The San Francisco Electronic Music Festival’s Friday night event was packed. Two consecutively empty seats in the whole SomArts center couldn’t be found, forcing us to stand for the whole event. If an evening of experimental electronic music could draw this many people on a Friday night then there may be future for this type of uncompromising and nearly unmarketable music.
First on the bill was Victoria Jordanova, an American composer born in the former Yugoslavia, tonight presenting the premiere of her piece Suspended, for amplified pedal harp, live electronics, and something called a futuristic Fukuoku glove with five “vibes” embedded in the fingertips. At first I thought it must be some kind of musical device she made herself while in residency in the city of Fukuoka, Japan, maybe just misspelling the town’s name by one letter. Or possibly she has an affinity for Japanese electronic music, building the instrument from the country’s inspiration. It seems that is not quite the case. The glove does have five “vibes” but they’re more commonly used in non-musical applications. I doubt that promoting its effectiveness in amplified harp performance would do much to increase sales. I wonder if anyone has found a musical use for the Fukuoku Power Pack yet?
Back to the music, Suspended was a lovely piece presented through a delicate and subtle performance. Jordanova beautifully captured a mood that she is known for, a kind of contemplative, simple, and powerful aural motif combining minimal harp sounds and pitch-shifted percussive noise. It’s all suggestive of a kind of sound blueprint for a structure yet to be built. She has a tightly controlled focus to her work, a singularity of vision. I must admit however, I am quite glad that I did not read the program notes until after her performance was finished, at which time I found out that she was trying to sonically conjure the ideas of Hindi mystics through her sounds. Why it would require a Fukuoku glove and an amplified harp to create a mystically Hindu experience is beyond me. But the results, true to their spiritual origins or not, were lovely.
Next was Guillermo Galindo performing under the pseudonym gal*in_dog, presumably a partial anagram of his surname. He gave a performance that was comprised of approximately three sonic timbres: low industrial rumble, high industrial whine, and a kind of purely electronic gray noise. In addition he was wearing a space helmet and was using a modified crucifix to manipulate and control the sound. By modified, I mean it looked like a cross, about a foot high and 6″ wide, but it was made of metal and had wires attached. So while performing he could, for example, move the sound from a low industrial rumble noise to a gray noise by physically moving the cross closer to or further away from a seemingly random metal object, in this case they were an old fan and some power tools. The breadth of the piece was limited to about that, three different types of noise, one at a time, seemingly without purpose or precision, depending on how close he was to a metal object. It is possible that everyone in the audience got the aural and visual joke or even found deeply significant insights in Galindo’s piece Cruise 4ide. As far as I was concerned, it was during this long piece that I began to just wish I had found a comfortable seat.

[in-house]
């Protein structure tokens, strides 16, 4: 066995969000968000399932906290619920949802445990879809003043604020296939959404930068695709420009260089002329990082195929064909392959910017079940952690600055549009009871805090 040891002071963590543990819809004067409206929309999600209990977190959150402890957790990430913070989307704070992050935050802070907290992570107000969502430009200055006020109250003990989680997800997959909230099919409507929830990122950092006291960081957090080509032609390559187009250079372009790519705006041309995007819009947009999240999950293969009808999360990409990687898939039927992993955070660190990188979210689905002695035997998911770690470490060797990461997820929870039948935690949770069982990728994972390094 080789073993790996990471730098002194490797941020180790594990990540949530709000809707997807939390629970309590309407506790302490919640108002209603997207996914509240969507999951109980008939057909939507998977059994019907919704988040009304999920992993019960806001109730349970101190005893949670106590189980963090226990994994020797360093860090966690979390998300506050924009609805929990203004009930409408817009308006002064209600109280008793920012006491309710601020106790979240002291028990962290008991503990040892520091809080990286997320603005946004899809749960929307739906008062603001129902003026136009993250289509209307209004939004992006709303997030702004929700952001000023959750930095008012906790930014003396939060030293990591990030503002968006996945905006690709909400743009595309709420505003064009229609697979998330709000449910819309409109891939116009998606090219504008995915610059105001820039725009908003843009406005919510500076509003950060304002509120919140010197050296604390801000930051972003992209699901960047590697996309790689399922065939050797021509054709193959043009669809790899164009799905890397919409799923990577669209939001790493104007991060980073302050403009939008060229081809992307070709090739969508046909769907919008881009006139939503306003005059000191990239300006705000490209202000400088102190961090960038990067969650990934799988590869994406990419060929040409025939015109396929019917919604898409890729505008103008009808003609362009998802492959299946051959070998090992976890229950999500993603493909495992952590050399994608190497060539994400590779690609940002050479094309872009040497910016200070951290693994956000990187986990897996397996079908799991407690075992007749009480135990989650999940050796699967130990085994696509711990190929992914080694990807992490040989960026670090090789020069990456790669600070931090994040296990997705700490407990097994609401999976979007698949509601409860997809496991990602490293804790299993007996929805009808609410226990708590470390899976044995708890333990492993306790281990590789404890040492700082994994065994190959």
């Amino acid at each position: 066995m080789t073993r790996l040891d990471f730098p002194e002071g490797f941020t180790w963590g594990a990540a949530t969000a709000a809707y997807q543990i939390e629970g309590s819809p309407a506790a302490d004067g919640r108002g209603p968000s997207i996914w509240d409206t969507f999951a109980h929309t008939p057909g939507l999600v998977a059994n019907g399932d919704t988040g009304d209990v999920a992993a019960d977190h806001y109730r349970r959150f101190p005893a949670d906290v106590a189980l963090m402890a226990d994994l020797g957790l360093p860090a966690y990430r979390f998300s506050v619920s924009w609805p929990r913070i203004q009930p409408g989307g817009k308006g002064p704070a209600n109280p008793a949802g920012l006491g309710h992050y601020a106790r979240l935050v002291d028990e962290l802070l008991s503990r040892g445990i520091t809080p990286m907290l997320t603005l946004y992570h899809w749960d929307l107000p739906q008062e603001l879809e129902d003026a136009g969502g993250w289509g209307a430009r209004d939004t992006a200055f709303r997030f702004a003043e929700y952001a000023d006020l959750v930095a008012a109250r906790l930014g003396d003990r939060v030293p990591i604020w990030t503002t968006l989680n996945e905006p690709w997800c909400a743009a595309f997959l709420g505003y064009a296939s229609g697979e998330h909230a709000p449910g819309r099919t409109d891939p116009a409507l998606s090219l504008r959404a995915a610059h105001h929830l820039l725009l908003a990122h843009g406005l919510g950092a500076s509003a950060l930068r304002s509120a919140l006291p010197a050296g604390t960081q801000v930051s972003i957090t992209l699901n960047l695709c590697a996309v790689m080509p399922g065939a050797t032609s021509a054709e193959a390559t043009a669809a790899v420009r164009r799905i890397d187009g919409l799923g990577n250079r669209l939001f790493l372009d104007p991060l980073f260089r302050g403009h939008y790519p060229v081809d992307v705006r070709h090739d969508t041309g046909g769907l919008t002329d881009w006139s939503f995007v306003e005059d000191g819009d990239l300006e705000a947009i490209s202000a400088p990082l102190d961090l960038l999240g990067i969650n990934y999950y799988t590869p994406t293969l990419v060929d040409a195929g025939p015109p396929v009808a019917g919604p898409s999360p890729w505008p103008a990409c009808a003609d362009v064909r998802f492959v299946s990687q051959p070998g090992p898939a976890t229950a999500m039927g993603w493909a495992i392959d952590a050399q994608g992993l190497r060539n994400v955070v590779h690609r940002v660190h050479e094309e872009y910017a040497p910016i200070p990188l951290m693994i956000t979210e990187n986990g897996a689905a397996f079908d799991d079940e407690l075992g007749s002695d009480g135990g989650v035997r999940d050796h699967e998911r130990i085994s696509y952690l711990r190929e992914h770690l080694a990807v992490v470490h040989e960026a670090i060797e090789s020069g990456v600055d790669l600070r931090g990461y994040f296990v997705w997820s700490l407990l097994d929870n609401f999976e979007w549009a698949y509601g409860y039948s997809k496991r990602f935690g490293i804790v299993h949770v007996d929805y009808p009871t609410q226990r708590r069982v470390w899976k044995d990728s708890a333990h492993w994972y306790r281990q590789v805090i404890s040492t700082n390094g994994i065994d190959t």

Next, Subotnick was joined onstage by Miguel Frasconi, the duo performing Until Spring Revisited, diffused through a four loudspeaker arrangement. The original Until Spring was composed, as Subotnick explains “about 10 years after Silver Apples…I had evolved a whole concept and a technique, but I had gone as far as I could go with it. I could do everything I wanted to do, but I couldn’t do it in real time. So I actually stopped after that and gave all my equipment to Vladimir Ussachevsky.” With the advent of portable digital technology in laptop computers Subotnick was able to, as it were, revisit his earlier work adapting it for live performance. The piece controlled by the performers using finger and voice gestures, input through the computer keyboard and a microphone respectively, to control the slope and timing of the rhythms and timbres. The performative impact was evocative, both musicians seemingly speaking aggressively into their microphones, the audience unable to hear their live voice and never quite sure if they were being sampled for sounds later heard in the music. The resulting textures leaned a bit toward the academic side of the spectrum but were a welcome reprieve from the aggressively obtuse nature of Cruise 4ide.
The evening’s wide range of eclecticism presented a telling glimpse into the current state of electronic music in California. The event showcased the rich ecosystem of electronic sound arts in this area and posited a future that was not clearly in focus. In fact the evening seemed to be a resounding confirmation that the future of this genre is an exciting one and still completely up for grabs. And if the audience this evening was any indication, there may even be people listening.
Roddy Schrock is a sound artist who digitally mines everyday sound for the profound and canvasses the glitzy, rough edges of pop for its articulate immediacy. He has lived and worked in Tokyo, The Hague, New York, and San Francisco, with performances in the Czech Republic, Holland, Japan, and North America. He is also an educator, currently teaching at De Anza College (California) and will be giving a summer workshop on Supercollider software at STEIM (Netherlands).